How to Look For a Lost Dog
Digital version – browse, print or download
Can't see the preview?
How to print the digital edition of Books for Keeps: click on the digital edition (above) and look for the icon in the menu bar that resembles a newspaper article; this will open the edition in a PDF file - click on the printer icon in the top right of the screen to print.
Receive the latest news & reviews direct to your inbox!
This issue’s cover illustration is from Elmer’s Little Library by David McKee. Thanks to Andersen Press for their help with this cover.
Rose is 12, though most of her classmates in the 5th Grade at Hatford Elementary School in New York State are only 10. That’s because ‘no-one is sure what to do with me in school. I’ve stayed back for two semesters, which is a total of one year’. Four pages in, Rose tells us her ‘official diagnosis is high-functioning autism, which some people call Asperger’s syndrome’. Readers might well have recognised this already, since we have seen how absorbed and excited Rose is by homonyms – Rose/rows, grown/groan, or even better wrapped/rapped/rapt – recording them meticulously on a treasured list. She loves numbers too, especially prime numbers; when things distress her, she’s learned to call out a sequence - two, three, five, seven, eleven, thirteen and so on, until she’s restored order to chaos. Her need for structure requires rules, and everyone around her must stick to them too.
Her father Wesley is a threatening presence in the novel’s short cast list. Her mother, he says, abandoned Rose. His own childhood was harsh – he and his gentle brother Weldon, who lives nearby, were fostered by seven different families before he’d turned 18. There’s little cash around, and even less when Wes is fired from his job as a garage mechanic; much of what money’s left is drained away at The Luck of the Irish bar. For all Wes’s good intentions to be a better father than his own, living with Rose pushes him close to violence. The novel carries more conviction because Wes is not an outright villain, but he’s no listener, and since the kids in Rose’s class find it hard (or funny) to listen to her too, it’s just as well that Uncle Weldon reads Rose with love and patience.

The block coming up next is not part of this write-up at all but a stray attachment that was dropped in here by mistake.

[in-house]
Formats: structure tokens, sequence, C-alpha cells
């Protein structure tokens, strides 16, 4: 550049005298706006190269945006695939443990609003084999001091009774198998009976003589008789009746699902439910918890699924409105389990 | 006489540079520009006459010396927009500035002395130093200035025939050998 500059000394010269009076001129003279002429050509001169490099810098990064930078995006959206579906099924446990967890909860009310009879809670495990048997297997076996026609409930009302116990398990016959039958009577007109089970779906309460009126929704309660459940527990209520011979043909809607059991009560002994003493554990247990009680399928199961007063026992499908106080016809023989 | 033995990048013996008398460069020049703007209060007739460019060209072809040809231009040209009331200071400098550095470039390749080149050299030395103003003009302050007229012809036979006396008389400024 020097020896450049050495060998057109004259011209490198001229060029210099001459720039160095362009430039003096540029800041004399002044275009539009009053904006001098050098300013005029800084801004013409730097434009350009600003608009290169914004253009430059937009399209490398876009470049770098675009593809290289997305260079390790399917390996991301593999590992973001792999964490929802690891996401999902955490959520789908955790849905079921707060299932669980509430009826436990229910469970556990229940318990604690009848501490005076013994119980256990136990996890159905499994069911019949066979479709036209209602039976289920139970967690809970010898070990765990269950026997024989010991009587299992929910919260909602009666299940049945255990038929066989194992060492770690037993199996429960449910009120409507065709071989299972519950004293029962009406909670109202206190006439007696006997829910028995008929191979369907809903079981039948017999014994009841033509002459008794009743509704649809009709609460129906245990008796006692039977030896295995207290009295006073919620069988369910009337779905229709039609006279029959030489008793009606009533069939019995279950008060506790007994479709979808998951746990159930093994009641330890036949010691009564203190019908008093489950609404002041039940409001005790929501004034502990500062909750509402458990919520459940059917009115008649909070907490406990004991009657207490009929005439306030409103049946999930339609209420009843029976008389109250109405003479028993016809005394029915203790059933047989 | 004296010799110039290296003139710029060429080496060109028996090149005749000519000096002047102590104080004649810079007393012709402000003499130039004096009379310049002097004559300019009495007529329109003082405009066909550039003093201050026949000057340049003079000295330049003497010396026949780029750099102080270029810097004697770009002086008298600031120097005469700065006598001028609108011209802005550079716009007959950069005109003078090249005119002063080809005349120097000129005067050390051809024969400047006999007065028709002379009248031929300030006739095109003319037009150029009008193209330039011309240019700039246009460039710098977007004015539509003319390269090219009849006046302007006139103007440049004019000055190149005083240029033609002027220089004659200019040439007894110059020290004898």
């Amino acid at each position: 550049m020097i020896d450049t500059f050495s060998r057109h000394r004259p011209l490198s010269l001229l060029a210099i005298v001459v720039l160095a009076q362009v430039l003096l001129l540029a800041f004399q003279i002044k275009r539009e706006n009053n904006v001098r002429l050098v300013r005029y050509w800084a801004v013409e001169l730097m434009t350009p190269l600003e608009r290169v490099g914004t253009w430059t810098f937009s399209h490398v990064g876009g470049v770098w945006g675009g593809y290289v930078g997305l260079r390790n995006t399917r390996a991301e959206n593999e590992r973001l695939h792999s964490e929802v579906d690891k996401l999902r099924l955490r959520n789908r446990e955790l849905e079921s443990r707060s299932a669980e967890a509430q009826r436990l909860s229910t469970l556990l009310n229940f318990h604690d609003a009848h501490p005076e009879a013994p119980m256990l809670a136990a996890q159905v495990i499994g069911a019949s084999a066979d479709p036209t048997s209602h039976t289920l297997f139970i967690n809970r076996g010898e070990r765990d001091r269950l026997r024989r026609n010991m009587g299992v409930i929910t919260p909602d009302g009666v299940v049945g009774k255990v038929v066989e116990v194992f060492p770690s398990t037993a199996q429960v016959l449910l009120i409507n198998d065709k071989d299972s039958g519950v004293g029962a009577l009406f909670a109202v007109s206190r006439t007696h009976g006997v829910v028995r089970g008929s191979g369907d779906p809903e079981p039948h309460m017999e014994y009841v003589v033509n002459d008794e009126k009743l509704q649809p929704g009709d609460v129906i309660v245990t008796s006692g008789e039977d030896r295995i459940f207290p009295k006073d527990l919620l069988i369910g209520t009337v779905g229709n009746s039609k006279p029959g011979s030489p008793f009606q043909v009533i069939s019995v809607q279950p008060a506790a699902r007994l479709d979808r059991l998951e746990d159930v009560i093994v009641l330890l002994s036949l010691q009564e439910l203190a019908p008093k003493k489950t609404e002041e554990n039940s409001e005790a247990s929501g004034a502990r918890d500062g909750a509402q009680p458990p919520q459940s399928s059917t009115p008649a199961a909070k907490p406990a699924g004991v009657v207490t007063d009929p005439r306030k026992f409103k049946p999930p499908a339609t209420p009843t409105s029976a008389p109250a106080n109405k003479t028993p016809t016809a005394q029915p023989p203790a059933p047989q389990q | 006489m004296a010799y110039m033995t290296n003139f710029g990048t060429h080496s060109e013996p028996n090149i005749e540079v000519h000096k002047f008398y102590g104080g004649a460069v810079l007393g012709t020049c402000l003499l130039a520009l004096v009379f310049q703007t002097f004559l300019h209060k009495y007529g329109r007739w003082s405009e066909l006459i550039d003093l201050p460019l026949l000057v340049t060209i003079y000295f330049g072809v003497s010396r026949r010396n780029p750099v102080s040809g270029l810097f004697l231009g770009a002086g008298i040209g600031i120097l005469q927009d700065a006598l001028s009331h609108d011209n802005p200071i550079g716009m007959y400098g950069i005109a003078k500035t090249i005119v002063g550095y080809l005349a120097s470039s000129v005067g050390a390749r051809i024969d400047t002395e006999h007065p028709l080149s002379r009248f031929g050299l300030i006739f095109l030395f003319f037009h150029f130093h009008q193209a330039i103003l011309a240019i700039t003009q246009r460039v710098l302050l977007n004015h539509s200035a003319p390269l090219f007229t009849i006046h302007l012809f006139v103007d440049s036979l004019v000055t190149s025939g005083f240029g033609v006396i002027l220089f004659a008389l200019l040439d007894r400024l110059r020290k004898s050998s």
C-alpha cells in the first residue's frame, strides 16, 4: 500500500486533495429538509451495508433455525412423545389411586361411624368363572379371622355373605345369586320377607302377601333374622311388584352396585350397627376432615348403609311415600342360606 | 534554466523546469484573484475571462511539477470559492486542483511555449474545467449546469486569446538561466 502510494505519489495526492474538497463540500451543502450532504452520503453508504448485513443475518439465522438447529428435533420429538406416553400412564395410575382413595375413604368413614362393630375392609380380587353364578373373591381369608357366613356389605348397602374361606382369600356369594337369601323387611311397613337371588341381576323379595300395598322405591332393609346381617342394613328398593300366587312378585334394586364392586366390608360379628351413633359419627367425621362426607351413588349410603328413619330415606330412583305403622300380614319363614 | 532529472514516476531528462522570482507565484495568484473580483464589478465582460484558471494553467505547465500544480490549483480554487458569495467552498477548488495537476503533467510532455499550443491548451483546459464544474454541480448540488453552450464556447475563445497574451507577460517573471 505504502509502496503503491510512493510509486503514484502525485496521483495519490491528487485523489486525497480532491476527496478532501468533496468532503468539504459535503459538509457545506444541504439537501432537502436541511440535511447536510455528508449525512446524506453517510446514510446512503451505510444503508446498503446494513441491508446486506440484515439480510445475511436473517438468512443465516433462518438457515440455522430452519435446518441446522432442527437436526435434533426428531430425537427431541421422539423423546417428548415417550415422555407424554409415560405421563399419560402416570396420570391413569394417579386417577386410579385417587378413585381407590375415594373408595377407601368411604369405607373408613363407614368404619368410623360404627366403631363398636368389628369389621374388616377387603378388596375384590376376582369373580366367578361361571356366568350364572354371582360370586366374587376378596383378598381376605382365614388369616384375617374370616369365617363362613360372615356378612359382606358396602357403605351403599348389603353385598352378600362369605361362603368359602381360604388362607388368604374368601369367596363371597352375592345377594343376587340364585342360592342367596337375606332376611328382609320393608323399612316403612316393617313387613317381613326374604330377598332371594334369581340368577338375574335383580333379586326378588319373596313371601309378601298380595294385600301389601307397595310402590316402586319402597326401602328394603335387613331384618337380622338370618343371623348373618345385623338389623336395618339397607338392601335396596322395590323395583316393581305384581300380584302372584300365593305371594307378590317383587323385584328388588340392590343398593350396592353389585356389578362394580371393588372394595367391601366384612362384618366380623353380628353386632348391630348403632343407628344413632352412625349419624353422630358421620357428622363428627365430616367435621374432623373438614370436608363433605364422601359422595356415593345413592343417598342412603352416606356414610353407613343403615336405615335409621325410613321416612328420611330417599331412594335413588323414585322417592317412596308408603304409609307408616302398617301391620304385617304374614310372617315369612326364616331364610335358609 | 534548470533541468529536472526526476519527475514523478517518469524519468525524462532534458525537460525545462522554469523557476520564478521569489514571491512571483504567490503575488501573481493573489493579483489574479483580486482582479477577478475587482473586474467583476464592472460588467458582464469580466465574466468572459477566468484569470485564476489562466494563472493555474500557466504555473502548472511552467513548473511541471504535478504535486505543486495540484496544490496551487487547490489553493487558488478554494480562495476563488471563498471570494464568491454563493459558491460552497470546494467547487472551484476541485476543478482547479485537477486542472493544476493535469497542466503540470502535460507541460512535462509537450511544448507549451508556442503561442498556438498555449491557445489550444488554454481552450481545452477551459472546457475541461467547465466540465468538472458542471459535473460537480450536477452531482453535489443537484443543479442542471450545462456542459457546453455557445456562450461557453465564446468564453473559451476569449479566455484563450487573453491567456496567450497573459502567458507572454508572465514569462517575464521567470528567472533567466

One wet night, Wes tries to do something good for his daughter. He brings Rose a gift – a stray dog. Rose names her new friend Rain (reign/rein) and she becomes an anchoring certainty for Rose. Life at school includes adults who try their best to support her within a mainstream class; and when Rain follows Rose into school one day to the delight of the other kids, they understand Rose more clearly too. In her daily contact with Uncle Weldon, there is empathy and nurture. This equilibrium is shattered, however, on the night when Hurricane Susan ravages Hatford. Wes lets Rain outside and she doesn’t come back. Rose’s well-planned search is successful, only for her to discover that Rain’s original owners have also been found; their home has been swept away and all the family, adults and children, are desperate to reclaim their lost pet – they need something good to happen. What must Rose do?
This is a moving story which will surely attract many readers, maybe adults as well as children – Rose is engaging as well as vulnerable and her unusual vision of the world is sustained throughout. Despite the novel’s apparent simplicity, readers must employ a dual perspective, drawn into the story through Rose’s narrative while standing back to evaluate her understanding of events. (Readers might well be reminded of Mark Haddon’s The Curious Incident of the Dog in the Night-time.) But my considerable pleasure in the story was shadowed by the issue of authenticity. In a Note, Ann M. Martin mentions spending a morning at a school for students on the Autism Spectrum (one morning?); and she asked the school’s director to read her manuscript. The familiar question is, How successfully has the writer become an ‘insider’? It’s an old question – as old as wondering whether Dickens could characterise young women. White author/black protagonist? Straight author/LGBT characters? And so on. I realise writers differ in their abilities to inhabit ‘other’ perspectives; but while some fictions can draw upon daily experience (in the matter of gender differences, say), other areas such as disability are more problematic for both writers and readers. For example, I’m not knowledgeable enough about autism to judge how accurate Rose’s narrative voice is. BfK readers might like to google ‘disabilityinkidlit.com’ and references to Rain/Reign (the book’s original US title) to find critical and reflective reactions, including contributions from a father reading the story to his autistic son and two published authors who describe themselves as autistic.